Torts – Checklist - Blogs @ Widener Law

A. Interspousal
1. Rule—partial abrogation, limiting liability to only special circumstances
2. Argument—Preserve the institution of marriage but allow suits for special
3. Application
B. Parent-Child
1. Rule—General Abrogation thus the reasonable parent standard.
2. Argument—Social policy encourages a high standard of care for parents
when dealing with their children, thus allowing children to bring an action
for failing to meet that standard.
3. Application
C. Governmental
1. Rule—PA approach is general abrogation
2. Argument—Fairness—injured parties should be able to recover from any
defendant, even if it is the government.
Res Ipsa Loquitor
A. Inapplicable because it is only proper when no defendants cannot be identified,
but negligence exists. Here, there are definite defendants and therefore this
alternative pleading is inadequate.
Negligence per se (only if applicable to the First cause of action, if not apply elsewhere).
A. Duty is the statute.
B. Breach is a violation thereof.
1. Rule—class of persons protected by the statute
2. Class of harm prevented by the statute.
3. Discuss purpose of statute
4. Discuss protected classes
5. Discuss prevented harm
6. If silent, Institutional competence argument
C. Effect of breach
1. Rule—Rebuttable Presumption of Negligence.
a. Burden rests on the violating party
b. Strong, unequivocal, and credible evidence that:
i. Violations are common practices
ii. Violation is common knowledge
iii. Violation was reasonable
c. Argument—Evidence of negligence is too unpredictable.
Negligence as a matter of law is too strict. Rebuttable is proper
Foreseeable 
A. Zone of apprehension
1. Time, space, intervening events considered.
2. Argument if needed (Social Policy probably works)
3. Application
B. Trespasser—no permission
C. Licensee—social guest furthering their own purpose
D. Invitee—invited to further owner’s purpose
Foreseeable Risk
A. Reasonably Prudent person under like circumstances OR
B. Situations
1. Emergencies Standard
a. Rule—not of one’s own making, patent danger, and moment to
extricate one’s self.
i. Argument: Reasonable expectations
ii. Application
2. Age
a. Rule—child with similar ATIME
i. Argument—Social policy encourages childlike behavior.
ii. Application
b. Rule—adult standard because inherently dangerous activity, such
as operating a motorized vehicle
i. Argument—Social policy encourages safety regardless of
ii. Application
c. Adult standard because activity normally carried on by adults.
i. Argument—Reasonable to expect that children normally do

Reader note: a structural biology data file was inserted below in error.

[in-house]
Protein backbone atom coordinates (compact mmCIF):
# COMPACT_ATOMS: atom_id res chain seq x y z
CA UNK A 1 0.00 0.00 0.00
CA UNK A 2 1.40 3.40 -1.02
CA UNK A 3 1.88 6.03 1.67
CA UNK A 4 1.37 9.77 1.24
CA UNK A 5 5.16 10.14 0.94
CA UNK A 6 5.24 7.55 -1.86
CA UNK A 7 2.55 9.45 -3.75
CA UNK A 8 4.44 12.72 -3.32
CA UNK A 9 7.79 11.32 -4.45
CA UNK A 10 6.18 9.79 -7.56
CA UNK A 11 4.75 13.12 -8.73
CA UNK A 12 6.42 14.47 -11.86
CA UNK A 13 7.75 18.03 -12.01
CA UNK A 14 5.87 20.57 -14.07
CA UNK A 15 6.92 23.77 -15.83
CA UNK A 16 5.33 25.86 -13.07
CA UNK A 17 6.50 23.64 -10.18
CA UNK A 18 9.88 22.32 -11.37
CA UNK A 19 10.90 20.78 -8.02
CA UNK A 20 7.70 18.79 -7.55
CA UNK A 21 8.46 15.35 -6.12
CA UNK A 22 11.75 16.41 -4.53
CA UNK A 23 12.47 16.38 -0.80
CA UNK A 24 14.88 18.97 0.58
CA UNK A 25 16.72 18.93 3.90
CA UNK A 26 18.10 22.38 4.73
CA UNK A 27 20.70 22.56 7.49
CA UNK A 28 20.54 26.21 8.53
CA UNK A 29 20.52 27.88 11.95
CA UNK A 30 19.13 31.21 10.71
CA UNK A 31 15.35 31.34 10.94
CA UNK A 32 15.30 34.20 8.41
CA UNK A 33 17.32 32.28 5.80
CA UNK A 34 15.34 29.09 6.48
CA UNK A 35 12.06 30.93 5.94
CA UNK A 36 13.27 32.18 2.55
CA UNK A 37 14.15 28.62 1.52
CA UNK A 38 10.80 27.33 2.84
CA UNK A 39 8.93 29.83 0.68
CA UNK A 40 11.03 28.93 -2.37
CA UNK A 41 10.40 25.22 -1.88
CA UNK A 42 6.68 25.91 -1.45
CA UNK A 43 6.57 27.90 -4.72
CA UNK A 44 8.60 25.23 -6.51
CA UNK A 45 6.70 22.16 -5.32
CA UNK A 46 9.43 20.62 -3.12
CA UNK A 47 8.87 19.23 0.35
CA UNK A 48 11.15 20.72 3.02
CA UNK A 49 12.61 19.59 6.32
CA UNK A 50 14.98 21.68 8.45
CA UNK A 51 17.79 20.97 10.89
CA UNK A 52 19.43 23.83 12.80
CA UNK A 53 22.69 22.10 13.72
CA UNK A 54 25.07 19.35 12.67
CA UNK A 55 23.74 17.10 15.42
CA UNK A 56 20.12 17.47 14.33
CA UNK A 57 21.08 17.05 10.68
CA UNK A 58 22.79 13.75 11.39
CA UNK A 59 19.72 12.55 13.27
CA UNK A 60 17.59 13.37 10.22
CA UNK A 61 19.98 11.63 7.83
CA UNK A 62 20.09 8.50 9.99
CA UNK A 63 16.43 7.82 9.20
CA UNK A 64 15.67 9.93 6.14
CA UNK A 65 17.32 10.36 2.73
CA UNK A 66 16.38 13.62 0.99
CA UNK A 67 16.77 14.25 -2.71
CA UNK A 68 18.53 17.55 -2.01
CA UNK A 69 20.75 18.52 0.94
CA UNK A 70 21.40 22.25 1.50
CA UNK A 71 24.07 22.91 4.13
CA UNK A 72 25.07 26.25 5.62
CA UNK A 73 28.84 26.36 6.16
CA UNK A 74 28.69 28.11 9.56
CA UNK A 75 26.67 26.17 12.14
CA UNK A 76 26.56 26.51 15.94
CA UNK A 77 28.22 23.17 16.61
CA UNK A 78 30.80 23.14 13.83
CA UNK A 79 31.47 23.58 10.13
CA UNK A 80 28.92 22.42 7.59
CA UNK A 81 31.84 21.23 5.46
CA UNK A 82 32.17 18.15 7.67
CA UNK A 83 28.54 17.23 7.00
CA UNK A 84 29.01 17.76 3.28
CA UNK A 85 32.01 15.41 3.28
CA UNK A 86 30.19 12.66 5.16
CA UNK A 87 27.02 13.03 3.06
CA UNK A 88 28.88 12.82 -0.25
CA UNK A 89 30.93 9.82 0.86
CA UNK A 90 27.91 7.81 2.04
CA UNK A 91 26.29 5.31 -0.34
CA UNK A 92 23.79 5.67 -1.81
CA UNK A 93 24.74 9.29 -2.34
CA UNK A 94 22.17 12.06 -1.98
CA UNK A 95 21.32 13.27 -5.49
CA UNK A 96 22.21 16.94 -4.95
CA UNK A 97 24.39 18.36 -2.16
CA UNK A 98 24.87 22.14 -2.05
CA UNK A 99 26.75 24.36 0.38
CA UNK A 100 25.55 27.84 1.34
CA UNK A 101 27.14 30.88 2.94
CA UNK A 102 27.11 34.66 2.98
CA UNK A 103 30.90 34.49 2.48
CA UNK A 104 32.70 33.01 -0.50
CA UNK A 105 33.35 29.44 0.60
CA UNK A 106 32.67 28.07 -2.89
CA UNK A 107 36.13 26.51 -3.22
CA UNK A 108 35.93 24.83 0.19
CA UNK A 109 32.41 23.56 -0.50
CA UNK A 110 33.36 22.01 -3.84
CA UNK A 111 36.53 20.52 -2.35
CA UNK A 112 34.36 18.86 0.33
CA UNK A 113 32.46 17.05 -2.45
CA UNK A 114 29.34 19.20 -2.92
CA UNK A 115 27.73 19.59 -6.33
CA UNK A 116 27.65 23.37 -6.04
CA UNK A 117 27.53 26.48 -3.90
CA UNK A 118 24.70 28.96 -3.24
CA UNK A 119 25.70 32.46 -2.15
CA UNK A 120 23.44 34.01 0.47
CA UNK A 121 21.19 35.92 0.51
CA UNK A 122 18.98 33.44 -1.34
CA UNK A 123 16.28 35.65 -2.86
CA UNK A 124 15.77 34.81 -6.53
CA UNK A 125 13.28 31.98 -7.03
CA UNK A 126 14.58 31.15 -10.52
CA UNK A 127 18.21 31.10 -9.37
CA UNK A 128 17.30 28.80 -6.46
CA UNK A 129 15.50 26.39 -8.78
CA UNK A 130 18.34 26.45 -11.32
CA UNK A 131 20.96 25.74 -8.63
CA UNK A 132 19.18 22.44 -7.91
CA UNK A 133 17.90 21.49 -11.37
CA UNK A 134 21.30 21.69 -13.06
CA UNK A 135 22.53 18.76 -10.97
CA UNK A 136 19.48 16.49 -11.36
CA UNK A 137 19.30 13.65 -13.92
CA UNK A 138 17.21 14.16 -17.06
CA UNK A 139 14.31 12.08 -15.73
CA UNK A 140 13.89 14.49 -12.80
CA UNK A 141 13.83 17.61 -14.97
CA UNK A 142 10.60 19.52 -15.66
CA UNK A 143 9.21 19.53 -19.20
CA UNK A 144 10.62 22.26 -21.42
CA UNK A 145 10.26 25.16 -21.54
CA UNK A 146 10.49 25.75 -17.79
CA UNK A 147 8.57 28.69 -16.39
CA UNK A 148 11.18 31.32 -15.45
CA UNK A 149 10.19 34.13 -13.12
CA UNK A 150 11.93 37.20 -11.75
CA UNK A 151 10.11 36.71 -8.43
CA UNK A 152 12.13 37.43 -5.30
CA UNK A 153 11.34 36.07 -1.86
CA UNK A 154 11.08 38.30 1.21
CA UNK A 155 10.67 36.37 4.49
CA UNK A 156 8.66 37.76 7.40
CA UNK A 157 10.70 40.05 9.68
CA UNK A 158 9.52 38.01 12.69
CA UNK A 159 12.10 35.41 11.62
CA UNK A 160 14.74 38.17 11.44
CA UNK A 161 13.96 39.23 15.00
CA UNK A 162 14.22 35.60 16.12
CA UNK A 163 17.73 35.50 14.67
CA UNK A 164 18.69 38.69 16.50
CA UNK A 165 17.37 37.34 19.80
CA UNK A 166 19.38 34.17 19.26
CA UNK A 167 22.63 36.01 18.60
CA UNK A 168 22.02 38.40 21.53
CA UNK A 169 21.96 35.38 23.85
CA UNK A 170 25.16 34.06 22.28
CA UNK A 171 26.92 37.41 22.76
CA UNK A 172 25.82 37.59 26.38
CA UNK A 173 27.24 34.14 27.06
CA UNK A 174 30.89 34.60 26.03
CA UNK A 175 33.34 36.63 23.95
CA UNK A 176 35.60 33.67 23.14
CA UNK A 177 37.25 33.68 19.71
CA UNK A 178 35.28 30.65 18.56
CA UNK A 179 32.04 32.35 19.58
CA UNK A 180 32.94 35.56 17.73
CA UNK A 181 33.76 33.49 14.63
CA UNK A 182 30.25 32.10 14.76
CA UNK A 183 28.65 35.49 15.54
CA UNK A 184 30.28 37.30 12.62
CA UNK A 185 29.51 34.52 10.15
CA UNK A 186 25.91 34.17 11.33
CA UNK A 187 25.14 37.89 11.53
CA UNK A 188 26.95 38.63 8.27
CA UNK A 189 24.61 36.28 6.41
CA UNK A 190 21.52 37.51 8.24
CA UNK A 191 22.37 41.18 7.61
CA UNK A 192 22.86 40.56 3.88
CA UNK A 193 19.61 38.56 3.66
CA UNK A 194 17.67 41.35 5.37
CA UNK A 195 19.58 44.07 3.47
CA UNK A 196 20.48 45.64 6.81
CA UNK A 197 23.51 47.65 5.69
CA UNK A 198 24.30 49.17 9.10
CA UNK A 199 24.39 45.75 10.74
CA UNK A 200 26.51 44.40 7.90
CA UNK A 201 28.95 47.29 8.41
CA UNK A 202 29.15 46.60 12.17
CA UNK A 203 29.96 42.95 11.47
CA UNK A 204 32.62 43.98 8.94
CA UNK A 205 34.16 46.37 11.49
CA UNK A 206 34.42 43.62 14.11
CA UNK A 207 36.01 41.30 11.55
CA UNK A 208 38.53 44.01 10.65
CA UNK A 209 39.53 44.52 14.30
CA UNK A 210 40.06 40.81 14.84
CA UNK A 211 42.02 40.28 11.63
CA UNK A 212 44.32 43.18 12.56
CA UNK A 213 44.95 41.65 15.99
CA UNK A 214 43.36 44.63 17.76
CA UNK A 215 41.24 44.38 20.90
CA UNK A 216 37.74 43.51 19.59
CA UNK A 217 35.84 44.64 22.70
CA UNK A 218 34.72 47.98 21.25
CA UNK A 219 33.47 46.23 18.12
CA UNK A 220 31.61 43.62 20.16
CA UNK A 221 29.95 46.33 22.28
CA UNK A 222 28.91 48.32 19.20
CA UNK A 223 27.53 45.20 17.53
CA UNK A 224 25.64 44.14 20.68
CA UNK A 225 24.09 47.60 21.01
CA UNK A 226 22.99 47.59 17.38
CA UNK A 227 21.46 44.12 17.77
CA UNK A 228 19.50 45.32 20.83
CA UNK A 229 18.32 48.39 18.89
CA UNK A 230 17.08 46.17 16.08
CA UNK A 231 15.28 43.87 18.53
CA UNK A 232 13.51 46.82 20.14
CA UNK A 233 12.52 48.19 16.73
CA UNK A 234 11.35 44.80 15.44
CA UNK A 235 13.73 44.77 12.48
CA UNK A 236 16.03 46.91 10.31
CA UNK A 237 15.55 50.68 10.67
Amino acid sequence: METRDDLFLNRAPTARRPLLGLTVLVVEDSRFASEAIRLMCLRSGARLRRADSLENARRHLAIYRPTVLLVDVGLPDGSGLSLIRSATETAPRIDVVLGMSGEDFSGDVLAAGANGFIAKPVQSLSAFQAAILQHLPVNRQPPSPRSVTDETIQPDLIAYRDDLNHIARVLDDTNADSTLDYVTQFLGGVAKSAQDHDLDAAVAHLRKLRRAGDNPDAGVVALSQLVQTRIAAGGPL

not engage in this activity, when they do, their standard of
care should be heightened.
ii. Application
3. Physical Disability
a. Rule—Reasonably Prudent person because disability did not effect
the circumstances
i. Argument—Reasonable to expect a lower standard only
when the disability infringes upon the ability to avoid injury.
b. Reasonably prudent person with similar disability because the
disability infringed on the injury
i. Argument—Reasonable to expect a lower standard of care
when the disability infringes upon the ability to avoid injury.
ii. APplication
4. Mental Disability
a. Rule—Reasonably prudent person because the  is permanently
disabled, and the law recognizes this standard to apply to these
i. Argument—Social Policy encourages safe supervision of
permanently disable individuals.
ii. Application
b. Rule—lower standard of care for persons with temporary mental
incapacity when it effects the ability to understand the duty or
ability to control conduct AND arises without notice or forewarning.
i. Argument—No liability without fault.
ii. Application
5. Professionals
a. Rule—Reasonably prudent professional with comparable learning
skill and ability as all similarly situated in the profession
i. Argument—Reasonably expect a higher standard for
professionals because require longer education and training
to acquire professional status.
ii. Application
b. Rule—Heightened standard for lawyers having requisite knowledge,
exercising best judgment and due care. Not a mere error in
judgment but a lack of discretion or abuse of discretion.
i. Argument— No liability without fault. Fault = lack of
discretion or abuse thereof, not simply a mistake.
ii. Application
c. Rule—Heightened national standard because local and similar rule